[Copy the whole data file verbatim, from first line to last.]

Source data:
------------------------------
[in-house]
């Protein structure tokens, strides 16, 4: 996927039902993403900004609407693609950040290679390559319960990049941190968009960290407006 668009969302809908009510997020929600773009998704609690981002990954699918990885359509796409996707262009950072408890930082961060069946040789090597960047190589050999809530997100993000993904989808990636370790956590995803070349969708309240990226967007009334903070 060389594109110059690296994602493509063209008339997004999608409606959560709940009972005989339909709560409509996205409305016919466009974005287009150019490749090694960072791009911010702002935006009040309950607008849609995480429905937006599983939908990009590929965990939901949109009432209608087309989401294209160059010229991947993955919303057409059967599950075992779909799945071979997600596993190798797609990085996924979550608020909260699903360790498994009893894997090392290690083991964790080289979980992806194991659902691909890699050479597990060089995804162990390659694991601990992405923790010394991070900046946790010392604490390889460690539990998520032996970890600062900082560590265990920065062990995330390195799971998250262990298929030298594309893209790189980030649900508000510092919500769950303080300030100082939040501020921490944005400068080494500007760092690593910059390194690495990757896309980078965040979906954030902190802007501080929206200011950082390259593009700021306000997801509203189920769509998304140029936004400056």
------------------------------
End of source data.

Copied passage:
[in-house]
């Protein structure tokens, strides 16, 4: 996927039902993403900004609407693609950040290679390559319960990049941190968009960290407006 668009969302809908009510997020929600773009998704609690981002990954699918990885359509796409996707262009950072408890930082961060069946040789090597960047190589050999809530997100993000993904989808990636370790956590995803070349969708309240990226967007009334903070 060389594109110059690296994602493509063209008339997004999608409606959560709940009972005989339909709560409509996205409305016919466009974005287009150019490749090694960072791009911010702002935006009040309950607008849609995480429905937006599983939908990009590929965990939901949109009432209608087309989401294209160059010229991947993955919303057409059967599950075992779909799945071979997600596993190798797609990085996924979550608020909260699903360790498994009893894997090392290690083991964790080289979980992806194991659902691909890699050479597990060089995804162990390659694991601990992405923790010394991070900046946790010392604490390889460690539990998520032996970890600062900082560590265990920065062990995330390195799971998250262990298929030298594309893209790189980030649900508000510092919500769950303080300030100082939040501020921490944005400068080494500007760092690593910059390194690495990757896309980078965040979906954030902190802007501080929206200011950082390259593009700021306000997801509203189920769509998304140029936004400056």